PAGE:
using windbg you can set an sxe ld:Modname event break
assuming you are running this which will pop up a help gui for printers
rundll32.exe printui.dll PrintUIEntry /?
if you want to Break on this printUI.dll's CrtMain or AddressOfEntryPoint you can do it like this
C:\WINDOWS\system32>cdb rundll32.exe printui.dll PrintUIEntry /?
Microsoft (R) ...
Try this: https://github.com/hexfati/SharpDllLoader
A simple C# executable that invokes an arbitrary method of an arbitrary C# DLL. The project is useful to analyze malicious C# DLL through the popular tool DNSpy.
This problem is not unique to call eax but potentially any indirect call or a call to a function with wrong type information. The possible causes and solutions are described in the Hex-Rays Decompiler manual.
One common cause is the stack adjustment of the call not being correctly detected by IDA (e.g. the called function is stdcall with arguments but IDA ...
You can take one of the following approaches:
call eax usually means there is an indirect call. try to find what and where eax is defined. Maybe only by looking at it, you will found the problem. If you find the origin but not understand the problem, you can try to patch it, to something like: mov eax, <known_function_address>
Maybe you can change a ...
You can't load 32bit Dlls in 64bit Processes
Solution: build a 32bit App or write an external 32bit prozess(yes a EXE) that loads the DLL and communication with that process using Pipes or TCP/IP from your 64bit app
btw: the first Dlls name is FileAnalyzer.dll, in the Code is FileDataCtrl.dll?
there is a way more easy solutuion:
use Microsoft Detours: https://github.com/microsoft/Detours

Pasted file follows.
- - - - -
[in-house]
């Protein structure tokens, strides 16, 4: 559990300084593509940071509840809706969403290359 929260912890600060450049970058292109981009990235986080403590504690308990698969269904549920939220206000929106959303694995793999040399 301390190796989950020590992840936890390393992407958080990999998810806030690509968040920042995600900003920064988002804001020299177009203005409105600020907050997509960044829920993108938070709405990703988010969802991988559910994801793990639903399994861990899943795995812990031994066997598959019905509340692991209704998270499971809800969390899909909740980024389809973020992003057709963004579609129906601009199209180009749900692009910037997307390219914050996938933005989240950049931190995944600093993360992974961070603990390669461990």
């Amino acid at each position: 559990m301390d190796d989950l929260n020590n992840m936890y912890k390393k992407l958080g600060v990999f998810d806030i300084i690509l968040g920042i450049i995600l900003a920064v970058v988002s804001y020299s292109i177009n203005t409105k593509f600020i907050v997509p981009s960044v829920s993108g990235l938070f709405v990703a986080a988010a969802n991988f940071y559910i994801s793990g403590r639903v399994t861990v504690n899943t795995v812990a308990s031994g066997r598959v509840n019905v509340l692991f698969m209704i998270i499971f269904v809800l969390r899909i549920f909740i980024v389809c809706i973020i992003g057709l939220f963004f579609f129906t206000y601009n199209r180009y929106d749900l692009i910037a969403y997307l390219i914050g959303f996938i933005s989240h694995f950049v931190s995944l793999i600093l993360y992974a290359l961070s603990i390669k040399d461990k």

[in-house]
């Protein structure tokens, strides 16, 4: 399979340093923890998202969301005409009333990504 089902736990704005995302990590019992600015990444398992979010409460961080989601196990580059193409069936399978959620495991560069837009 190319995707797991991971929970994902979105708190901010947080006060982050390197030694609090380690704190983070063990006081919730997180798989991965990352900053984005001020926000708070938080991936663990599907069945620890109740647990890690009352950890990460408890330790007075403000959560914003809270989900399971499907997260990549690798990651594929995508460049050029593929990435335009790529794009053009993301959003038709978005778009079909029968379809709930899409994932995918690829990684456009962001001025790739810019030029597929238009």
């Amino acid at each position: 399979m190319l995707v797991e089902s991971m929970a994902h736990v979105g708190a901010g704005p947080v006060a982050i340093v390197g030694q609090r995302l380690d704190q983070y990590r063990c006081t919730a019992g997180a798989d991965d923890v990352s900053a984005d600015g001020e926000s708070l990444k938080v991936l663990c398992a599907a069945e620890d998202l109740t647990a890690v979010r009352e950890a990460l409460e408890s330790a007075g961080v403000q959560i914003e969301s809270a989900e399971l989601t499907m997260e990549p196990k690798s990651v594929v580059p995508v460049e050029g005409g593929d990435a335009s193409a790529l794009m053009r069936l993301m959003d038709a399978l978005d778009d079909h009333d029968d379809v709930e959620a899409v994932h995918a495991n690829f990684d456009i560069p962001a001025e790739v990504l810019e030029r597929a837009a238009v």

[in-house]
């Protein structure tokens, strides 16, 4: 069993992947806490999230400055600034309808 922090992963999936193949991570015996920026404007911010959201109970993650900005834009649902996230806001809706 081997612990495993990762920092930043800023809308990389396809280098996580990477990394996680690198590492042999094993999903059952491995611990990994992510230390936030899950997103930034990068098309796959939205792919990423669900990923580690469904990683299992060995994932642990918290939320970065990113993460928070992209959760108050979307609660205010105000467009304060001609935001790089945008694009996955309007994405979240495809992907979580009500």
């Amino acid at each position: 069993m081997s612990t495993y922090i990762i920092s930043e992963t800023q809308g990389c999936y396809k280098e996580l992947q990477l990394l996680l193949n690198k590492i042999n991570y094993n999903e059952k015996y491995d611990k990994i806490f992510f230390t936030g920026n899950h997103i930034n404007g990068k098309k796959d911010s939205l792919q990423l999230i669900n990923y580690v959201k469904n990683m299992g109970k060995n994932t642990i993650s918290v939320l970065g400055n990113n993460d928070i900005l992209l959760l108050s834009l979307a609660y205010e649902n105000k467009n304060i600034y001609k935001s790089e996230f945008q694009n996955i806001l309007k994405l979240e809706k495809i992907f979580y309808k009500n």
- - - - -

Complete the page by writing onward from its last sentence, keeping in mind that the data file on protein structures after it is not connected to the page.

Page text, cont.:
very well developed, works out of the box, easy compileable on VStudio shell with nmake (just follow the build instructions), many small examples
can detours some (or all) of the Dll-Functions to your own code without replacing the original Dll or patching the ...
AFAIK, knowing what registry keys are used is not always enough, because the registry is just a place to store things like preferences. Setting a registry value may not have any immediate effect on a device. The real source of truth of how a device is configured is the device itself.
From my experience control panels tend to be lightweight GUIs hosted by ...
It is possible that the program is employing mittigations against DLL sideloading and won't load the DLL from current directory. Check Secure loading of libraries to prevent DLL preloading attacks.
You can check what paths the program is actually trying to use with Process Monitor (see Using Process Monitor to dynamically detect nonsecure loads in the ...
I know this is not a direct answer, but I cant comment with my amount of rep here.
Maybe the loading application is checking the DLL name, that is stored inside of the loaded DLL. There is a field somewhere in the header, that contains the name of the dll at compile time iirc.
It could be possible, that the dll is lazy loaded and the error message is just ...